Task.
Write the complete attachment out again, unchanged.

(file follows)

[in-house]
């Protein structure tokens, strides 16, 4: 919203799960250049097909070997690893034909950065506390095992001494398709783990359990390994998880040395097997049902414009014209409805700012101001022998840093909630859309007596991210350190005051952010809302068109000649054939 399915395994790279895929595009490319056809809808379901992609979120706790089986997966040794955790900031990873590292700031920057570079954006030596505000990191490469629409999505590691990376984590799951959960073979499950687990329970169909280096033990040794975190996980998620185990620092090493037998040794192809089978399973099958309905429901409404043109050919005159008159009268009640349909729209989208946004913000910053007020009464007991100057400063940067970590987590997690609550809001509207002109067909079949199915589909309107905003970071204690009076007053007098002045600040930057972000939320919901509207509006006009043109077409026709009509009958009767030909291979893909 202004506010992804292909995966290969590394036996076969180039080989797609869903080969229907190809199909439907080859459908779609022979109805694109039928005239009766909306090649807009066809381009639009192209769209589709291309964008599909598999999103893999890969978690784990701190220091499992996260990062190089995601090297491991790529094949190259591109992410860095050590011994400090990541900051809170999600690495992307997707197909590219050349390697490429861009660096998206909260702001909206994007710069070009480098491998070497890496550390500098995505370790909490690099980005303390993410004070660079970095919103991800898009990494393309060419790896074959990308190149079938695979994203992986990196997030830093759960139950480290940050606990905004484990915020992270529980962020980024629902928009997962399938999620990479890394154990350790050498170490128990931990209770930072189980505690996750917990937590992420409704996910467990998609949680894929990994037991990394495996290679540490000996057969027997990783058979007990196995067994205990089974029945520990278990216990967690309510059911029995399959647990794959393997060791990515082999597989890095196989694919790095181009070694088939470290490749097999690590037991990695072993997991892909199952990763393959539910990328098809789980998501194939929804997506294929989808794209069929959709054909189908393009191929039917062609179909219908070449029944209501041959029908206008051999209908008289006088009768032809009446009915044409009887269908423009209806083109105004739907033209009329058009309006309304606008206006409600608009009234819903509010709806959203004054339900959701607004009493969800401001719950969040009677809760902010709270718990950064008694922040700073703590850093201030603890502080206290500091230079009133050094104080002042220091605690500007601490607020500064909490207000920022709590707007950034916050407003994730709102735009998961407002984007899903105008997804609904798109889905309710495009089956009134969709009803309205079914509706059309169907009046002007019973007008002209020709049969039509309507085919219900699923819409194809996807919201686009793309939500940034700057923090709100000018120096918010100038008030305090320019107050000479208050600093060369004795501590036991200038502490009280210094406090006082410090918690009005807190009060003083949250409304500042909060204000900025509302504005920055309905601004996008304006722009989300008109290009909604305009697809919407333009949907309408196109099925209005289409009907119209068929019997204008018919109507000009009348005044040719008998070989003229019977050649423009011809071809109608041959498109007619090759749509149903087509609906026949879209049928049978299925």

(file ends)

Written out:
[in-house]
């Protein structure tokens, strides 16, 4: 919203799960250049097909070997690893034909950065506390095992001494398709783990359990390994998880040395097997049902414009014209409805700012101001022998840093909630859309007596991210350190005051952010809302068109000649054939 399915395994790279895929595009490319056809809808379901992609979120706790089986997966040794955790900031990873590292700031920057570079954006030596505000990191490469629409999505590691990376984590799951959960073979499950687990329970169909280096033990040794975190996980998620185990620092090493037998040794192809089978399973099958309905429901409404043109050919005159008159009268009640349909729209989208946004913000910053007020009464007991100057400063940067970590987590997690609550809001509207002109067909079949199915589909309107905003970071204690009076007053007098002045600040930057972000939320919901509207509006006009043109077409026709009509009958009767030909291979893909 202004506010992804292909995966290969590394036996076969180039080989797609869903080969229907190809199909439907080859459908779609022979109805694109039928005239009766909306090649807009066809381009639009192209769209589709291309964008599909598999999103893999890969978690784990701190220091499992996260990062190089995601090297491991790529094949190259591109992410860095050590011994400090990541900051809170999600690495992307997707197909590219050349390697490429861009660096998206909260702001909206994007710069070009480098491998070497890496550390500098995505370790909490690099980005303390993410004070660079970095919103991800898009990494393309060419790896074959990308190149079938695979994203992986990196997030830093759960139950480290940050606990905004484990915020992270529980962020980024629902928009997962399938999620990479890394154990350790050498170490128990931990209770930072189980505690996750917990937590992420409704996910467990998609949680894929990994037991990394495996290679540490000996057969027997990783058979007990196995067994205990089974029945520990278990216990967690309510059911029995399959647990794959393997060791990515082999597989890095196989694919790095181009070694088939470290490749097999690590037991990695072993997991892909199952990763393959539910990328098809789980998501194939929804997506294929989808794209069929959709054909189908393009191929039917062609179909219908070449029944209501041959029908206008051999209908008289006088009768032809009446009915044409009887269908423009209806083109105004739907033209009329058009309006309304606008206006409600608009009234819903509010709806959203004054339900959701607004009493969800401001719950969040009677809760902010709270718990950064008694922040700073703590850093201030603890502080206290500091230079009133050094104080002042220091605690500007601490607020500064909490207000920022709590707007950034916050407003994730709102735009998961407002984007899903105008997804609904798109889905309710495009089956009134969709009803309205079914509706059309169907009046002007019973007008002209020709049969039509309507085919219900699923819409194809996807919201686009793309939500940034700057923090709100000018120096918010100038008030305090320019107050000479208050600093060369004795501590036991200038502490009280210094406090006082410090918690009005807190009060003083949250409304500042909060204000900025509302504005920055309905601004996008304006722009989300008109290009909604305009697809919407333009949907309408196109099925209005289409009907119209068929019997204008018919109507000009009348005044040719008998070989003229019977050649423009011809071809109608041959498109007619090759749509149903087509609906026949879209049928049978299925």